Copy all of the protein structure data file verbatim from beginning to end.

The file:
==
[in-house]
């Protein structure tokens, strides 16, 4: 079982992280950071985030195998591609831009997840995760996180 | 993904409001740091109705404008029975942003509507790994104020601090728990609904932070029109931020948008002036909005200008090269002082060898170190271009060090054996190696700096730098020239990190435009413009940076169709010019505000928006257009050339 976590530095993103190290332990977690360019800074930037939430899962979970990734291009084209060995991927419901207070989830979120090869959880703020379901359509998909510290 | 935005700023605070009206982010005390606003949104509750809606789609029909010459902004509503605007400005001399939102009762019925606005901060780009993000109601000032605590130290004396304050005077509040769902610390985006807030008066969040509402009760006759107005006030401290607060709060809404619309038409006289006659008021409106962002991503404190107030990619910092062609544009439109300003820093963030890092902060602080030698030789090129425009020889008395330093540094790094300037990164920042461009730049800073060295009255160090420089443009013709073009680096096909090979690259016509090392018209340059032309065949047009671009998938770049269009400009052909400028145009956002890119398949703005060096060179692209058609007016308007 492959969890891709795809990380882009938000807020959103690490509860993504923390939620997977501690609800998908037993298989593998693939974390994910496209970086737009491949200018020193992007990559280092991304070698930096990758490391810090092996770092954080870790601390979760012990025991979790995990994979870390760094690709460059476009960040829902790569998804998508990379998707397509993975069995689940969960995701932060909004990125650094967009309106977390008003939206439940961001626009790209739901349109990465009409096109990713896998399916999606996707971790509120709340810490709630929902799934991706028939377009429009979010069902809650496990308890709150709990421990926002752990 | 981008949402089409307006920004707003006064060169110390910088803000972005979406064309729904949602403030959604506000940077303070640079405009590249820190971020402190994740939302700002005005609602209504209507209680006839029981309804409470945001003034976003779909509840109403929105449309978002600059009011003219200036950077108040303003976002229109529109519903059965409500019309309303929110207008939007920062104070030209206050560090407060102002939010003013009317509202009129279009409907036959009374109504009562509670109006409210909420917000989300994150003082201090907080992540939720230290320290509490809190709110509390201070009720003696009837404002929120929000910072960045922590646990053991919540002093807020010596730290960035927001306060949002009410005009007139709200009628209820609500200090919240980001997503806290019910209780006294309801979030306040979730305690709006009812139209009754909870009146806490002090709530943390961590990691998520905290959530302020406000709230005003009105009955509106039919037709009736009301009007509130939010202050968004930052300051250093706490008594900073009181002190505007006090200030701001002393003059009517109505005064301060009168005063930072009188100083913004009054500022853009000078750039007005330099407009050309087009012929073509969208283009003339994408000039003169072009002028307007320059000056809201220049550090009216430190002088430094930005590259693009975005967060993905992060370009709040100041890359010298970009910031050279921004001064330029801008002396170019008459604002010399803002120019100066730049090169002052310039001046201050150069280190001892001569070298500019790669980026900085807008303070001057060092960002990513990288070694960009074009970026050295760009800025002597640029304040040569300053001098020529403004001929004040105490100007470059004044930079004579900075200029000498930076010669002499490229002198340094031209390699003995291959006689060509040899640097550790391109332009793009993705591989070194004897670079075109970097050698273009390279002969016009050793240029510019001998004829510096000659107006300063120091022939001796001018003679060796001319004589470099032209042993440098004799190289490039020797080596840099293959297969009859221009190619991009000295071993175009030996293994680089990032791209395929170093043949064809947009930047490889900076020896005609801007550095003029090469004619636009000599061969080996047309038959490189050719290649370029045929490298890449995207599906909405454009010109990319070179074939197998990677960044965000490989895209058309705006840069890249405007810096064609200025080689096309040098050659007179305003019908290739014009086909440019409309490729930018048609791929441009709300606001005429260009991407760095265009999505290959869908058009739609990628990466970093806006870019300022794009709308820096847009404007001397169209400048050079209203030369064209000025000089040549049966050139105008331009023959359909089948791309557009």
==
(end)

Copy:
[in-house]
């Protein structure tokens, strides 16, 4: 079982992280950071985030195998591609831009997840995760996180 | 993904409001740091109705404008029975942003509507790994104020601090728990609904932070029109931020948008002036909005200008090269002082060898170190271009060090054996190696700096730098020239990190435009413009940076169709010019505000928006257009050339 976590530095993103190290332990977690360019800074930037939430899962979970990734291009084209060995991927419901207070989830979120090869959880703020379901359509998909510290 | 935005700023605070009206982010005390606003949104509750809606789609029909010459902004509503605007400005001399939102009762019925606005901060780009993000109601000032605590130290004396304050005077509040769902610390985006807030008066969040509402009760006759107005006030401290607060709060809404619309038409006289006659008021409106962002991503404190107030990619910092062609544009439109300003820093963030890092902060602080030698030789090129425009020889008395330093540094790094300037990164920042461009730049800073060295009255160090420089443009013709073009680096096909090979690259016509090392018209340059032309065949047009671009998938770049269009400009052909400028145009956002890119398949703005060096060179692209058609007016308007 492959969890891709795809990380882009938000807020959103690490509860993504923390939620997977501690609800998908037993298989593998693939974390994910496209970086737009491949200018020193992007990559280092991304070698930096990758490391810090092996770092954080870790601390979760012990025991979790995990994979870390760094690709460059476009960040829902790569998804998508990379998707397509993975069995689940969960995701932060909004990125650094967009309106977390008003939206439940961001626009790209739901349109990465009409096109990713896998399916999606996707971790509120709340810490709630929902799934991706028939377009429009979010069902809650496990308890709150709990421990926002752990 | 981008949402089409307006920004707003006064060169110390910088803000972005979406064309729904949602403030959604506000940077303070640079405009590249820190971020402190994740939302700002005005609602209504209507209680006839029981309804409470945001003034976003779909509840109403929105449309978002600059009011003219200036950077108040303003976002229109529109519903059965409500019309309303929110207008939007920062104070030209206050560090407060102002939010003013009317509202009129279009409907036959009374109504009562509670109006409210909420917000989300994150003082201090907080992540939720230290320290509490809190709110509390201070009720003696009837404002929120929000910072960045922590646990053991919540002093807020010596730290960035927001306060949002009410005009007139709200009628209820609500200090919240980001997503806290019910209780006294309801979030306040979730305690709006009812139209009754909870009146806490002090709530943390961590990691998520905290959530302020406000709230005003009105009955509106039919037709009736009301009007509130939010202050968004930052300051250093706490008594900073009181002190505007006090200030701001002393003059009517109505005064301060009168005063930072009188100083913004009054500022853009000078750039007005330099407009050309087009012929073509969208283009003339994408000039003169072009002028307007320059000056809201220049550090009216430190002088430094930005590259693009975005967060993905992060370009709040100041890359010298970009910031050279921004001064330029801008002396170019008459604002010399803002120019100066730049090169002052310039001046201050150069280190001892001569070298500019790669980026900085807008303070001057060092960002990513990288070694960009074009970026050295760009800025002597640029304040040569300053001098020529403004001929004040105490100007470059004044930079004579900075200029000498930076010669002499490229002198340094031209390699003995291959006689060509040899640097550790391109332009793009993705591989070194004897670079075109970097050698273009390279002969016009050793240029510019001998004829510096000659107006300063120091022939001796001018003679060796001319004589470099032209042993440098004799190289490039020797080596840099293959297969009859221009190619991009000295071993175009030996293994680089990032791209395929170093043949064809947009930047490889900076020896005609801007550095003029090469004619636009000599061969080996047309038959490189050719290649370029045929490298890449995207599906909405454009010109990319070179074939197998990677960044965000490989895209058309705006840069890249405007810096064609200025080689096309040098050659007179305003019908290739014009086909440019409309490729930018048609791929441009709300606001005429260009991407760095265009999505290959869908058009739609990628990466970093806006870019300022794009709308820096847009404007001397169209400048050079209203030369064209000025000089040549049966050139105008331009023959359909089948791309557009």